What are the Signs and
Symptoms of CAPS?

Cryopyrin-Associated Periodic Syndromes (CAPS) are a group of rare, genetic, autoinflammatory diseases that include FCAS (Familial Cold Autoinflammatory Syndrome) and MWS (Muckle-Wells Syndrome). CAPS are marked by recurrent attacks, also known as flares. Flares can happen at any time and can last anywhere from a few hours to 3 days.

CAPS can cause a wide range of symptoms that can vary from patient to patient. You can use the symptom tracker to keep track of all CAPS symptoms, which may include:

Fever

Fever

Rash

Rash

Headache

Headache

Sore or red eyes

Sore or red eyes

Fatigue

Fatigue

Muscle and/or joint pain

Muscle and/or
joint pain

Only a physician can diagnose CAPS, so be sure to talk to a doctor about all of the signs and symptoms that you or your child are experiencing.

As a caregiver, it may not be easy to recognize all of the symptoms of CAPS. But it's good to have an idea of what certain symptoms, like rash and red or sore eyes, can look like:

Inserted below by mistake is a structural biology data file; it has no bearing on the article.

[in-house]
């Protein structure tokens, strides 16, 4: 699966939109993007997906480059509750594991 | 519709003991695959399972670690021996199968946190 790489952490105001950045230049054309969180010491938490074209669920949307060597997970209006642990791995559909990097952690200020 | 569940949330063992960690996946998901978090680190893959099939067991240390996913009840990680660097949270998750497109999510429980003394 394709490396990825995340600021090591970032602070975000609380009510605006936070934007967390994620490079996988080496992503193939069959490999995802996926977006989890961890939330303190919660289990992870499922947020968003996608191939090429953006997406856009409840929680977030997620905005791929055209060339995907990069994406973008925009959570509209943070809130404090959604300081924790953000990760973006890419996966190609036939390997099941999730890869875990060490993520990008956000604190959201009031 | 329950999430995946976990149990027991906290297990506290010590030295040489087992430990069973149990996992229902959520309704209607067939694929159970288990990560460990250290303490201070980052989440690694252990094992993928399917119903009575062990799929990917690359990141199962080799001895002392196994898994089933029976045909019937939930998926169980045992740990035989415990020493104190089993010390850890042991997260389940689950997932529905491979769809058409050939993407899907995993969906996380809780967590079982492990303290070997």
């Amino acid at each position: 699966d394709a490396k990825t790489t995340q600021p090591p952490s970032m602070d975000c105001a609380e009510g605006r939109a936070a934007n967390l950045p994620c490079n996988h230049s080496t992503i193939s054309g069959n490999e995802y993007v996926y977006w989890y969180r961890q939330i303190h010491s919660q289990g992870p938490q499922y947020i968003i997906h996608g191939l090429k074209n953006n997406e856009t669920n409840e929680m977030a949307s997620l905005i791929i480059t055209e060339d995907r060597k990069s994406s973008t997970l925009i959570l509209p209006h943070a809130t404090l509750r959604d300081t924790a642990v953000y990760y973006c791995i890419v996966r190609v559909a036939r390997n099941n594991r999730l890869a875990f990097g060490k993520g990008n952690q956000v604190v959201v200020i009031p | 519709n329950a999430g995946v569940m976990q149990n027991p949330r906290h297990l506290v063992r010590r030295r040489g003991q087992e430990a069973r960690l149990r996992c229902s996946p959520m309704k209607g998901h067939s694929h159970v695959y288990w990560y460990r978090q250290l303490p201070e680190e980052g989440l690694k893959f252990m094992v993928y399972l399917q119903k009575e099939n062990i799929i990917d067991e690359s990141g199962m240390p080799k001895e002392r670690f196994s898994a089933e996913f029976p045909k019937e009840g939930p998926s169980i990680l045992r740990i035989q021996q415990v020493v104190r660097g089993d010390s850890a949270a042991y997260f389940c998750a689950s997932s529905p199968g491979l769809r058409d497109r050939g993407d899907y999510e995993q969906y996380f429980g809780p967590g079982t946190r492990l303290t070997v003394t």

Patient with typical CAPS rash.

Patient with typical CAPS rash.

CAPS patient with red eyes

CAPS patient with red eyes.

Children may fail to tell you about their pain, and some begin experiencing this pain so early in life that they actually think their pain is normal. It is important to notice when your child is hurting.

This can be a challenge, especially if your child cannot explain things very well yet. Check for crying, facial expressions, agitation, and level of ability to be consoled. You can also keep track of all of your child's signs and symptoms by using the symptom tracker.

Next: Managing CAPS